• In April 2020, we launched a $10 million COVID-19 Recovery Fund to support nonprofits and public entities on the front lines of the pandemic. We heard an outpouring of need and, across two phases of funding, granted more than 190 organizations with unrestricted funds to ensure they were able to carry out their essential work. Equity guided our funding decisions throughout the application process to ensure priority was given to those inequitably bearing the brunt of the crisis. In Phase II alone, 82% of grant recipients specifically addressed the needs of marginalized populations. Additionally, four organizations—Austin Black Physicians Association, My Brother’s Keeper (MBK) Scholars, Mission Capital, and the African American Youth Harvest Foundation—were awarded grants to help the generational work of dismantling systemic racism in Central Texas. We look forward to sharing stories in 2021 from our COVID-19 Recovery Fund grant recipients to shine an even greater light on the critical services each is providing.
  • In August, we welcomed 47 new aspiring health care professionals to the St. David’s Neal Kocurek Scholarship program. This year brought one of the most diverse groups of scholars in program history, with a wide range of career pursuits spanning from biomedical and medical engineers, physical therapists, surgeons, and health care administrators, to physicians, dentists, nurses, dermatologists and kinesiologists. They are first-generation college students, family members of current or past scholars, and young adults balancing work and school with the dream of improving health and well-being throughout our community.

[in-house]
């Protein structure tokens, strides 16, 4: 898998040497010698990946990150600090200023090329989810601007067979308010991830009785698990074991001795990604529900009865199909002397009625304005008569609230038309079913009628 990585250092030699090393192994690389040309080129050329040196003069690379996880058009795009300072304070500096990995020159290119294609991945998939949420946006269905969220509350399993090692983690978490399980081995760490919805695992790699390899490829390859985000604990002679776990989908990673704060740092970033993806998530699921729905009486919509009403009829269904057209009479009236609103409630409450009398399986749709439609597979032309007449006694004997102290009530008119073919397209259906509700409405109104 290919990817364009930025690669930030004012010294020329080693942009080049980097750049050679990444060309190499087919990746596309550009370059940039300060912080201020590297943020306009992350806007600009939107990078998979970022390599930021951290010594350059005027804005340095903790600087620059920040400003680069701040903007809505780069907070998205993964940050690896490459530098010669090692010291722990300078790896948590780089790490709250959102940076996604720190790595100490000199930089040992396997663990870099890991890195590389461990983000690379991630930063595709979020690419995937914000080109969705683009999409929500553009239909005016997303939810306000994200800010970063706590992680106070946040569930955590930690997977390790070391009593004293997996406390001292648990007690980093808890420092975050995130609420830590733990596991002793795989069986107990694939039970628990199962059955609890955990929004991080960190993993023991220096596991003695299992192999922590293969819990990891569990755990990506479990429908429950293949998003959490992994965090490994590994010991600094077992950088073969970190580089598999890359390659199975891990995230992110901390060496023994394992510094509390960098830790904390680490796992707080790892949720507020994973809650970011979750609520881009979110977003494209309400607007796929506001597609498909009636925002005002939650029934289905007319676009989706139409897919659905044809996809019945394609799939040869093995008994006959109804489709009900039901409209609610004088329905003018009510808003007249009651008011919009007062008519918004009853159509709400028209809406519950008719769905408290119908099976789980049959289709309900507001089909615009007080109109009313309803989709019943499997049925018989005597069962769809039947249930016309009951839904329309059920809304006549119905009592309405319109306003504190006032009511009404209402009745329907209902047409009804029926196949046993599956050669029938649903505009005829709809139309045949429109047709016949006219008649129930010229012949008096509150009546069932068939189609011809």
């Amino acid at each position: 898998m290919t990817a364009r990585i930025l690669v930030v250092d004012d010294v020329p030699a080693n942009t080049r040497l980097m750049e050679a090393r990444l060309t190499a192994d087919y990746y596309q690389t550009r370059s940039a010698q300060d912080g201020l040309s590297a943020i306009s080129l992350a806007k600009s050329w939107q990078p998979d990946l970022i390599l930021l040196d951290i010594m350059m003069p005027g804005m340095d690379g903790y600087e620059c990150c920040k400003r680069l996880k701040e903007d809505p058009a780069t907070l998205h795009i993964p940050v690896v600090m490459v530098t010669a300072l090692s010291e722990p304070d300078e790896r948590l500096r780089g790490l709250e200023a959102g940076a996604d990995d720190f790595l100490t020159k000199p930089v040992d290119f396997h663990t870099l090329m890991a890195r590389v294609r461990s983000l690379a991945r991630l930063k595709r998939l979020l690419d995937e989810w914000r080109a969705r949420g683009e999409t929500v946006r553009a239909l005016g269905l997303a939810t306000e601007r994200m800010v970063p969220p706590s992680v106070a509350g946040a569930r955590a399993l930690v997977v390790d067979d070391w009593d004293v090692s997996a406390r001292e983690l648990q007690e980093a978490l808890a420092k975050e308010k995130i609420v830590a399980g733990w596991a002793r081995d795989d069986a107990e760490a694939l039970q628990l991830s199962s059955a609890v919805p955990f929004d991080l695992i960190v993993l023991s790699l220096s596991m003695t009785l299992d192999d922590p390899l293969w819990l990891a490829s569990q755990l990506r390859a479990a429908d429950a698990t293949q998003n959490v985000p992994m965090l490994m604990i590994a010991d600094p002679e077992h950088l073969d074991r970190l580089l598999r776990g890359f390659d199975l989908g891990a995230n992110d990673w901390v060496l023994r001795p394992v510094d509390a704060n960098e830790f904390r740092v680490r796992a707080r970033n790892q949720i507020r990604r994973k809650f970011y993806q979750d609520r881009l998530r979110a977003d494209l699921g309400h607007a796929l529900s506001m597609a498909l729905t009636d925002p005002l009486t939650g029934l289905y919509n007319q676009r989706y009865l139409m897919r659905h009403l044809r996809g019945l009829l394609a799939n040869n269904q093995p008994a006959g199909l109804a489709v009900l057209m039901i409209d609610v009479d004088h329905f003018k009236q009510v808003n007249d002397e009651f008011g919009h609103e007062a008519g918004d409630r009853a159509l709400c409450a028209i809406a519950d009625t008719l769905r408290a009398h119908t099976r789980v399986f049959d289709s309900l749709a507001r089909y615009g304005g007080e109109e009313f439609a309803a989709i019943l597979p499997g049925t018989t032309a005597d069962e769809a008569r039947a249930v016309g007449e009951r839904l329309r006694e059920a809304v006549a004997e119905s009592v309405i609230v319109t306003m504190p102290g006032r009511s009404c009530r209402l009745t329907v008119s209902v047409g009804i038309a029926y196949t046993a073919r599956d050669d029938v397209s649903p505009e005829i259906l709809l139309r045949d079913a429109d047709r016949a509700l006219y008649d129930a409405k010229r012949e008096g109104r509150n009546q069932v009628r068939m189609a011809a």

• Finally, St. David’s Foundation Dental Program nimbly and thoughtfully pivoted services to continue supporting the community when social distancing prevented in-person operations from continuing. Members of our Dental Program staff helped the community by delivering meals, sewing masks, facilitating telehealth visits, and beginning pen pal relationships with some of our most vulnerable citizens through unique partnerships with AGE of Central Texas and Meals on Wheels Central Texas. With advanced safety and infection control protocols in place, our dental team returned to Title I schools in August to provide dental care to students throughout our community.
  • Looking forward, I invite us all to channel what we’ve experienced, witnessed, and learned in 2020 into our resolve to redefine the narrative for tomorrow to drive greater unity, equity, and accessibility for our family, friends, and neighbors.

The new year is filled with the promise of hope. We cannot allow the events of 2020 to define who we will become in the new year ahead, but rather help us inform how we wish to move onward together. Dr. Martin Luther King, Jr. reminded us that, “the arc of the moral universe is long, but it bends toward justice.” I encourage us all to maintain a perspective of optimism and use it as our inspiration, regardless of what life sets along our path, as we work to pursue a better and brighter tomorrow.

Looking forward,

Edward Burger

President and CEO, St. David’s Foundation